Bacula Restore Testing

Originally this was going to contain a brief Bacula, 6 months on section at the start. Of course, that became much too detailed, so I split them up, however I would encourage you to read it.

Restore Testing

Backup is the most obvious part of doing backups. Almost everyone's aware they need to perform them and so most businesses and some individuals make sure that they have one or more backup systems and destinations.

However, it's surprising how infrequently real restore tests get performed. Frequently this is because of the difficulty of shutting down a production system for verification or because the commands are difficult, or even that it's difficult to find the available disk space necessary to do a complete restore.

With that said, restore testing is absolutely crucial and becomes even more so as your backup systems become more complex. However, it also gets quite a bit more difficult the more complex your systems becomes, and as such hasn't always been something that I've done well.

Fortunately, one of the side-effects of moving to Bacula was that we needed to perform backup and restore tests when we were considering the solution and that has resulted in some solid steps for performing restore tests.

Verify vs Restore

Frequently, you'll see "Verify" options along with backups and often even default read-after-write operations which can validate that the data written is what was expected. Those options, especially the latter, were absolutely essential in the days of tape backups, where you'd occasionally have a tape go bad during the writing process. However, these days, the need for verify-after-write is not nearly as strong.

Similarly, you'll see "Verify" operations which will attest to the fact that the data that is stored on your backup "volumes" is what is currently on your machine. These are sometimes used as a substitute for actual restore testing, as they simulate the restore process. In effect, they exercise the catalog, validate the contents of the backup (sometimes) and compare to the bytes in the file on disk (also sometimes). These are good to a point, but really no substitute for doing what you're going to do in an emergency.

Performing actual restores on a regular basis not only exercises all mechanisms of the storage and restore process, but they also tend to lead to automating your disaster recovery scenarios and improving familiarity with the details of the restore process.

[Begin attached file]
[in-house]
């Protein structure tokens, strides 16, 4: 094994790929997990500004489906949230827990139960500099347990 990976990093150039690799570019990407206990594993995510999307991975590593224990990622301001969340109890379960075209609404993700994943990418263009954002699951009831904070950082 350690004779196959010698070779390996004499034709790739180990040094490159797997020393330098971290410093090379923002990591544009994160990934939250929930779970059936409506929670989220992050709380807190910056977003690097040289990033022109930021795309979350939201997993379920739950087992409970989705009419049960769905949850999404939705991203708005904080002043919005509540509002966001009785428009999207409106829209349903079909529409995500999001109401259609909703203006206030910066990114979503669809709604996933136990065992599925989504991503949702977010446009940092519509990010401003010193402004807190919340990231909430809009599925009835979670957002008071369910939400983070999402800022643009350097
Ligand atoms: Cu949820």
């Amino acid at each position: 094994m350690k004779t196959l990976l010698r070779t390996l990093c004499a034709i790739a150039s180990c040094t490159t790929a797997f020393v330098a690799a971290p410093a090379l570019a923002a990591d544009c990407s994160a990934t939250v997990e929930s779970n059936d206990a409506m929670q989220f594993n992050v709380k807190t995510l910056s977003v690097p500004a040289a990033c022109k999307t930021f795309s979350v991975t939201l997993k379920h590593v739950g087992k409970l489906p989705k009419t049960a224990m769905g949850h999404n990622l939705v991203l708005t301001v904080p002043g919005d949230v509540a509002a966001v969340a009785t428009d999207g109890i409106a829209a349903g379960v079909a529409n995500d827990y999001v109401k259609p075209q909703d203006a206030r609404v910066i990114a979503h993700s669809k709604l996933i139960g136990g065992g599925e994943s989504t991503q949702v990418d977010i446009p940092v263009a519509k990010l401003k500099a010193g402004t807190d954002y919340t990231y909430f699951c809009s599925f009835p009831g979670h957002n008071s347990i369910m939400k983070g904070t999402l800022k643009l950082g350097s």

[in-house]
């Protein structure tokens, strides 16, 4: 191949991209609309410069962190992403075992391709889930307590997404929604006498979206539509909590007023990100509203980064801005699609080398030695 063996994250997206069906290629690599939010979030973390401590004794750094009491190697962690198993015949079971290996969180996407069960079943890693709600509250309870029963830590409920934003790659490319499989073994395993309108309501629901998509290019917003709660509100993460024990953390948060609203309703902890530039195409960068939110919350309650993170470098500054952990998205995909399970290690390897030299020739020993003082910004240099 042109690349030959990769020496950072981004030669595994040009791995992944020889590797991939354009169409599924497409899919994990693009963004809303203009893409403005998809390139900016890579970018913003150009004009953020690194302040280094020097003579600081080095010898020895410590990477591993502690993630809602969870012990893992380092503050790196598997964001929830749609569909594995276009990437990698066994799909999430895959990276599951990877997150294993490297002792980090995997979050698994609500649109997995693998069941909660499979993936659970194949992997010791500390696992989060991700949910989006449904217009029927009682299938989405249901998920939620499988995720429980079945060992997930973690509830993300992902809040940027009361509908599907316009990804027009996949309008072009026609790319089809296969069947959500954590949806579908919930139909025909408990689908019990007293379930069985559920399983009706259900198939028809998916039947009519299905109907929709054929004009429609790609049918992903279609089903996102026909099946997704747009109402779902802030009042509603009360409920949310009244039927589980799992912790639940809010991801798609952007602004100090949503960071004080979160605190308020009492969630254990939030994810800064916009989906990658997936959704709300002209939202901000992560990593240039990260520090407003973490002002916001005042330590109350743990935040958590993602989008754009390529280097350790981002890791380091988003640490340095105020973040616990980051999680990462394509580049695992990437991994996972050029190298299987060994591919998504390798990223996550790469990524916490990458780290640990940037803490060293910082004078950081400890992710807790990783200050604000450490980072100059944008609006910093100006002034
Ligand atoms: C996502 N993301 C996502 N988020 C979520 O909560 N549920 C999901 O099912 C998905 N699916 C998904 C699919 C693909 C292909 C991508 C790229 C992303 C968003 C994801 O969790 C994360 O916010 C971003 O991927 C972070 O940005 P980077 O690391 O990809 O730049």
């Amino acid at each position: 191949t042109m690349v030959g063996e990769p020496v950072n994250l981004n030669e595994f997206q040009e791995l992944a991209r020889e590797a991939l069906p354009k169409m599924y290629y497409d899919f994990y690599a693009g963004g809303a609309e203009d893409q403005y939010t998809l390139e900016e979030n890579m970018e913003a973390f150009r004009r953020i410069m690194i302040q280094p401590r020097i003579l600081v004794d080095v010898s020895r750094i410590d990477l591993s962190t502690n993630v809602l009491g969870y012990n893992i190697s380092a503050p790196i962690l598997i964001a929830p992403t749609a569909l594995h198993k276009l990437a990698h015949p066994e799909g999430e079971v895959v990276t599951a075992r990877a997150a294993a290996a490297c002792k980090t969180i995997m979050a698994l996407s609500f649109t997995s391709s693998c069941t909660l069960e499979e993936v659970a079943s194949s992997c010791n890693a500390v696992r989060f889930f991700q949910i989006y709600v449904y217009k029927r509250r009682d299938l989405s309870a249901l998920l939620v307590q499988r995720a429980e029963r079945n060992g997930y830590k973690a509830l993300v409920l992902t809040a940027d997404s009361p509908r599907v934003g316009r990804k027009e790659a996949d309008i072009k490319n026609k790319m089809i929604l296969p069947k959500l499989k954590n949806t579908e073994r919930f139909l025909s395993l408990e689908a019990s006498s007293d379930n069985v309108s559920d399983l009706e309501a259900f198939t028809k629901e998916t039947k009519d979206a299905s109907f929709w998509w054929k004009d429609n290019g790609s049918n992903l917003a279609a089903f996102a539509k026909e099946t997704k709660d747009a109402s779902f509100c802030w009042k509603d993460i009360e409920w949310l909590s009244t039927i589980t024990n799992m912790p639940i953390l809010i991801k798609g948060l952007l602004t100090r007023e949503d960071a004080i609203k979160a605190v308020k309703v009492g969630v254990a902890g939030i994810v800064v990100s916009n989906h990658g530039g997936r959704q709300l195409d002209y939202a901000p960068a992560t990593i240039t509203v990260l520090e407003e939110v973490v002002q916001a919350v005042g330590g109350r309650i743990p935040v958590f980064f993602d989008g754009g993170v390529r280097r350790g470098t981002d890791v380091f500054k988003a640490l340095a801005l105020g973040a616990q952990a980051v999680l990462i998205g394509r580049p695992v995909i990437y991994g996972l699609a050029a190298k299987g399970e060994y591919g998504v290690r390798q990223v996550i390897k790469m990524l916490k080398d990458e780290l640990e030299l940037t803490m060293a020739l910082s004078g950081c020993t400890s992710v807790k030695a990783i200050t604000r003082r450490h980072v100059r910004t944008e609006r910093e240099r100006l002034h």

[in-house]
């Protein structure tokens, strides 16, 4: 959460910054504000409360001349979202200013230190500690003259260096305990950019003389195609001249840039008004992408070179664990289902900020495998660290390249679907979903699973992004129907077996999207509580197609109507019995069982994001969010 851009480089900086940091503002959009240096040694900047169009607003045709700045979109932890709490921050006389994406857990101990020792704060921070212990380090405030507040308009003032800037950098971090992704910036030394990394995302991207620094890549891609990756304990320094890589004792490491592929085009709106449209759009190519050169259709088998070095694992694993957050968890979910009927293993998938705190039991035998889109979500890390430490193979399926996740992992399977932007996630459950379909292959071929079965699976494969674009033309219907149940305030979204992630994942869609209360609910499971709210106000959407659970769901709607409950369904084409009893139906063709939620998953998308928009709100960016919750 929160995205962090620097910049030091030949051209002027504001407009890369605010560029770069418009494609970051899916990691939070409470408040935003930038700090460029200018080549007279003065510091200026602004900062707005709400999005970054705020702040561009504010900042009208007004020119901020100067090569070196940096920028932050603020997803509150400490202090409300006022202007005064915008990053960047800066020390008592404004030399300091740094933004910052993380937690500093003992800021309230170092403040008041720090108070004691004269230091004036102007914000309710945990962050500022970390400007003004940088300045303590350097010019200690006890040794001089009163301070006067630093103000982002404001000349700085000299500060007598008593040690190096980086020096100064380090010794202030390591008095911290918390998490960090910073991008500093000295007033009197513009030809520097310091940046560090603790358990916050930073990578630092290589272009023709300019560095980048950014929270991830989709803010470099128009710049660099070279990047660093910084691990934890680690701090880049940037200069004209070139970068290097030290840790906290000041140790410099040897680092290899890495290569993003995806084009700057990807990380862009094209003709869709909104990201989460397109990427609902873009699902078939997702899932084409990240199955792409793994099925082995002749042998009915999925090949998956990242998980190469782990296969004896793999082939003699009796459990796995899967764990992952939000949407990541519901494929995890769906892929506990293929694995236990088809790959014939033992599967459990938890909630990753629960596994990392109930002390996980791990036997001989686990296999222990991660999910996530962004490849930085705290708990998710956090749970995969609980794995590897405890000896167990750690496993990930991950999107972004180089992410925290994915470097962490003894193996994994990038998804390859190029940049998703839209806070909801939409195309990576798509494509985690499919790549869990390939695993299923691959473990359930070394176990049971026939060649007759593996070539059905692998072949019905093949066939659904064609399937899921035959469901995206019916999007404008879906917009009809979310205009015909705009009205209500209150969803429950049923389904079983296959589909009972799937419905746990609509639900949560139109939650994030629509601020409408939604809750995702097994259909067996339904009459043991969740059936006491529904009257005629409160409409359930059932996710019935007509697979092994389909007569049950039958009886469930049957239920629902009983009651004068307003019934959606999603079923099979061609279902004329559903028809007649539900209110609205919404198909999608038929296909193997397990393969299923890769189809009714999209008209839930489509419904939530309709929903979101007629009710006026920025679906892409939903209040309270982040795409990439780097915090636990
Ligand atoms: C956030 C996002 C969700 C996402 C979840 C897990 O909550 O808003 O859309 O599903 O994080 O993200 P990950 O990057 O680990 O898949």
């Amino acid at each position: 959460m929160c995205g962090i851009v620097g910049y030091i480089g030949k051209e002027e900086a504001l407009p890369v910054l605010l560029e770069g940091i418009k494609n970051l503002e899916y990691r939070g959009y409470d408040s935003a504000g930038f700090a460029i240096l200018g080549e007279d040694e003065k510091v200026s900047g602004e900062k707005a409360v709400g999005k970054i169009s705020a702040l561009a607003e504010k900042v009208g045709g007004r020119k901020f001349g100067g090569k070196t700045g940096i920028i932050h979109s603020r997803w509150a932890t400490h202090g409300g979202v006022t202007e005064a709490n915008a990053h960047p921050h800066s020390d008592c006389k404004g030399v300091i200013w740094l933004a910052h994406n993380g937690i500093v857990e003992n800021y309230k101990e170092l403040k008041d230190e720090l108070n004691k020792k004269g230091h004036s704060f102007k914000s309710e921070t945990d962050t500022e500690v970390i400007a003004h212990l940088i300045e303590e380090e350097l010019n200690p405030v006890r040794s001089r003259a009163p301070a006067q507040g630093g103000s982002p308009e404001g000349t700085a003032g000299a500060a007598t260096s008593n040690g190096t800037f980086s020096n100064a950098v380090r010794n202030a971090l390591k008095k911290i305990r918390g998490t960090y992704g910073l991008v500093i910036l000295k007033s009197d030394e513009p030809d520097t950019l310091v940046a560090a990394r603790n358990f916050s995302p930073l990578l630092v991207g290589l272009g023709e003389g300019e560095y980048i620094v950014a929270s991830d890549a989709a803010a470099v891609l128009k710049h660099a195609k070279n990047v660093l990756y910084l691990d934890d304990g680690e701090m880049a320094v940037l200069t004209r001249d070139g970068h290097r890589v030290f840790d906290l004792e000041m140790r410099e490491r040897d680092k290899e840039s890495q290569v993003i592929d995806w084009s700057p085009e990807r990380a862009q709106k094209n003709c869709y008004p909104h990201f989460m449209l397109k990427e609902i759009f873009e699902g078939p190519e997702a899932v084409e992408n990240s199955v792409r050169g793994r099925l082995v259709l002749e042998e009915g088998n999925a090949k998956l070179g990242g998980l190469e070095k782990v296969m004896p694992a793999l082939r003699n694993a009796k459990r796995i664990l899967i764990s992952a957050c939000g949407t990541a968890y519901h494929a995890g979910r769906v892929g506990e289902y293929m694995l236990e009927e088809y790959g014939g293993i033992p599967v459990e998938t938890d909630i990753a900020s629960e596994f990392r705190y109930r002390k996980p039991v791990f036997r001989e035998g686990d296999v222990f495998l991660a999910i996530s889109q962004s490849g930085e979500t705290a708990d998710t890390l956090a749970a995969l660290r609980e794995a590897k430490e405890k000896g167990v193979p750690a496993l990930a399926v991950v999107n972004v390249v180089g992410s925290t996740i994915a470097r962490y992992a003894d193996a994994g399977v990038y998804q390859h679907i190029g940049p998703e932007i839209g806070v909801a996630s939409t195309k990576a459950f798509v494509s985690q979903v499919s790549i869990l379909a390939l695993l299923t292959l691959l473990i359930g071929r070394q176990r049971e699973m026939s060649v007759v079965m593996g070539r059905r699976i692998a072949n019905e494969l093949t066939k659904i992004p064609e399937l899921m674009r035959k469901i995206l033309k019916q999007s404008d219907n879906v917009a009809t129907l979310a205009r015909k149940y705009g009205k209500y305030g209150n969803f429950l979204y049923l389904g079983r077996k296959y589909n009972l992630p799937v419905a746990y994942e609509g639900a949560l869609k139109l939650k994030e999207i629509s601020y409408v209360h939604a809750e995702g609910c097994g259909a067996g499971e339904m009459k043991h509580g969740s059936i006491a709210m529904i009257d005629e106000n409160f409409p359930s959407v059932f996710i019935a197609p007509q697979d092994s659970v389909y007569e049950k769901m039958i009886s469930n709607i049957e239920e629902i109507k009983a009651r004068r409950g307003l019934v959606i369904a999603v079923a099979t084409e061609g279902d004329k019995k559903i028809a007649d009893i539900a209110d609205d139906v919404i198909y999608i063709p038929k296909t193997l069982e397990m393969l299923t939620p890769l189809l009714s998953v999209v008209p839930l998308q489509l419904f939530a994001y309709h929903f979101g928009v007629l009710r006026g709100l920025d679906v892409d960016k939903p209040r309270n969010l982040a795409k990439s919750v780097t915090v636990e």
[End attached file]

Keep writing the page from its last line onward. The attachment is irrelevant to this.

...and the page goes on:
Near In-place restore

Because of the way that Bacula is structured, a client must exist in order to be the target of a restore. In addition, it must contain the correct encryption keys. As such, the most straightforward restore test is to restore the contents of your volumes to another location on the existing client. As long as you have enough storage space, this is a pretty non-invasive restore and can be done by using the standard restore commands and adding the where= argument (or adjusting the restore parameter's where value). After running the restore, use your favorite diffing utility to determine if everything is as it should be and you've got a basic restore verification.

Restoring to staging

A more complex scenario involves restoring to a staging device. With our current configuration of explicitly separate staging and production environments, this can be a little tricky, but it has the advantage of allowing you to do an in-situ replacement and validate the full restoration process.

Restoring to a "similar" production device would serve nearly the same purpose, but in our case, the staging systems are designed to be safe copies of the production environment, and there's very little "stream crossing" to be done.

With that said, if your staging and production environments are separate, you'll need to do the following in order to restore on a staging system:

  1. Register your staging system with your production bacula director by adding a client stanza for it in the bacula-dir.conf and reload the config in bconsole
  2. Place the encryption key (public and private halves) on your staging server, so the data will decrypt appropriately
  3. Add the production director to your bacula-fd.conf on the staging client, so that it can request the restoration
  4. Restart the File Daemon on the staging client
  5. Use status client to make sure that you can reach the client
  6. (Belt and suspenders) I like to also disable the File Daemon on the original client to guarantee that you don't fat finger something and make yourself very unhappy
  7. Run the restore command in bconsole selecting the appropriate files, setting the client to your staging server, and setting the restoration path to / so that you write to the original location
  8. Once complete, remove the staging server from your production director's bacula-dir.conf (to avoid confusion or accidental backups in the future), and reload in bconsole. You may also want/need to delete the client in bconsole, which will make sure it's not available.
  9. Replace the configuration on the staging device as necessary